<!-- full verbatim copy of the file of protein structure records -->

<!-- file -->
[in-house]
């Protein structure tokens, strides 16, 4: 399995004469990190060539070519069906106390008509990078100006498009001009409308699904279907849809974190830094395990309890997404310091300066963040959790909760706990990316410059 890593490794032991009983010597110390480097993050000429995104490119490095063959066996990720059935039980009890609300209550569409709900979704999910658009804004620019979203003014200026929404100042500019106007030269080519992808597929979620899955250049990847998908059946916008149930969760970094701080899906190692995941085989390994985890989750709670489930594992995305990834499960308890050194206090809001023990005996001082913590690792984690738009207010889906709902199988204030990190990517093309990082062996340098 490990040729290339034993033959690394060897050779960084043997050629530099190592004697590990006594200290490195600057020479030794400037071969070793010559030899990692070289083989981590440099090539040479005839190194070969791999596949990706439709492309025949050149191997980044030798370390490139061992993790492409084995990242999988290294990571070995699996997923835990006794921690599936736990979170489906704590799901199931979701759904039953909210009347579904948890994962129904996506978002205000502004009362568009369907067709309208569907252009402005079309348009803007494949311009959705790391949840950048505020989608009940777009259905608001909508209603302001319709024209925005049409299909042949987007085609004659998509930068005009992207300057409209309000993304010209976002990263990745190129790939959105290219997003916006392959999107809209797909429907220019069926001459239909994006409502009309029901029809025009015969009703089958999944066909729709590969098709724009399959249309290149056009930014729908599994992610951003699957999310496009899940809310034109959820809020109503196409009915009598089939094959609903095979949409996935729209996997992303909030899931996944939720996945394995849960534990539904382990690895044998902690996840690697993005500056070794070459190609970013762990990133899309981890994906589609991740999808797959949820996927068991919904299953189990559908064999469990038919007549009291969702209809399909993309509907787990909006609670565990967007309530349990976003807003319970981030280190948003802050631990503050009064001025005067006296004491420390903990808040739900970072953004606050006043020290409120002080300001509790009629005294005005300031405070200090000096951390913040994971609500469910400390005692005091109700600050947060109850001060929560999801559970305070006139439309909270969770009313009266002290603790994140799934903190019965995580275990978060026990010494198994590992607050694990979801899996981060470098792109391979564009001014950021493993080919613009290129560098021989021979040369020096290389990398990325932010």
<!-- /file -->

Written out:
[in-house]
């Protein structure tokens, strides 16, 4: 399995004469990190060539070519069906106390008509990078100006498009001009409308699904279907849809974190830094395990309890997404310091300066963040959790909760706990990316410059 890593490794032991009983010597110390480097993050000429995104490119490095063959066996990720059935039980009890609300209550569409709900979704999910658009804004620019979203003014200026929404100042500019106007030269080519992808597929979620899955250049990847998908059946916008149930969760970094701080899906190692995941085989390994985890989750709670489930594992995305990834499960308890050194206090809001023990005996001082913590690792984690738009207010889906709902199988204030990190990517093309990082062996340098 490990040729290339034993033959690394060897050779960084043997050629530099190592004697590990006594200290490195600057020479030794400037071969070793010559030899990692070289083989981590440099090539040479005839190194070969791999596949990706439709492309025949050149191997980044030798370390490139061992993790492409084995990242999988290294990571070995699996997923835990006794921690599936736990979170489906704590799901199931979701759904039953909210009347579904948890994962129904996506978002205000502004009362568009369907067709309208569907252009402005079309348009803007494949311009959705790391949840950048505020989608009940777009259905608001909508209603302001319709024209925005049409299909042949987007085609004659998509930068005009992207300057409209309000993304010209976002990263990745190129790939959105290219997003916006392959999107809209797909429907220019069926001459239909994006409502009309029901029809025009015969009703089958999944066909729709590969098709724009399959249309290149056009930014729908599994992610951003699957999310496009899940809310034109959820809020109503196409009915009598089939094959609903095979949409996935729209996997992303909030899931996944939720996945394995849960534990539904382990690895044998902690996840690697993005500056070794070459190609970013762990990133899309981890994906589609991740999808797959949820996927068991919904299953189990559908064999469990038919007549009291969702209809399909993309509907787990909006609670565990967007309530349990976003807003319970981030280190948003802050631990503050009064001025005067006296004491420390903990808040739900970072953004606050006043020290409120002080300001509790009629005294005005300031405070200090000096951390913040994971609500469910400390005692005091109700600050947060109850001060929560999801559970305070006139439309909270969770009313009266002290603790994140799934903190019965995580275990978060026990010494198994590992607050694990979801899996981060470098792109391979564009001014950021493993080919613009290129560098021989021979040369020096290389990398990325932010």